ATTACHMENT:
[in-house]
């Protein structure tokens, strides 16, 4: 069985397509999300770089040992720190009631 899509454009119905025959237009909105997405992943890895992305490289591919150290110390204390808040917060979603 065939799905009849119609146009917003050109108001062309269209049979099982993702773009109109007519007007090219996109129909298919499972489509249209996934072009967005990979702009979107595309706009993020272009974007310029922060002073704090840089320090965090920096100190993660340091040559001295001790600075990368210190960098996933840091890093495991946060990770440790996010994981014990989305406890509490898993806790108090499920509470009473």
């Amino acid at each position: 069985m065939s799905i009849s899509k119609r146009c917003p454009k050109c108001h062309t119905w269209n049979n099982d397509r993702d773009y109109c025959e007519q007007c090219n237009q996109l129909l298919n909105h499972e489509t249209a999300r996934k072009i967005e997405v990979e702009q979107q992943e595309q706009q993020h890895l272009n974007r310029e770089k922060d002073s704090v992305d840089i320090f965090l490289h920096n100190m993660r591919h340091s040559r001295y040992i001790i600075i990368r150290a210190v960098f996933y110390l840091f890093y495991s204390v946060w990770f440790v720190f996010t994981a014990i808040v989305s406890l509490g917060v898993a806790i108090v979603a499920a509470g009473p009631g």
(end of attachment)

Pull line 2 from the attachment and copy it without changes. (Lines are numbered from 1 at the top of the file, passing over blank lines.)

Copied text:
């Protein structure tokens, strides 16, 4: 069985397509999300770089040992720190009631 899509454009119905025959237009909105997405992943890895992305490289591919150290110390204390808040917060979603 065939799905009849119609146009917003050109108001062309269209049979099982993702773009109109007519007007090219996109129909298919499972489509249209996934072009967005990979702009979107595309706009993020272009974007310029922060002073704090840089320090965090920096100190993660340091040559001295001790600075990368210190960098996933840091890093495991946060990770440790996010994981014990989305406890509490898993806790108090499920509470009473």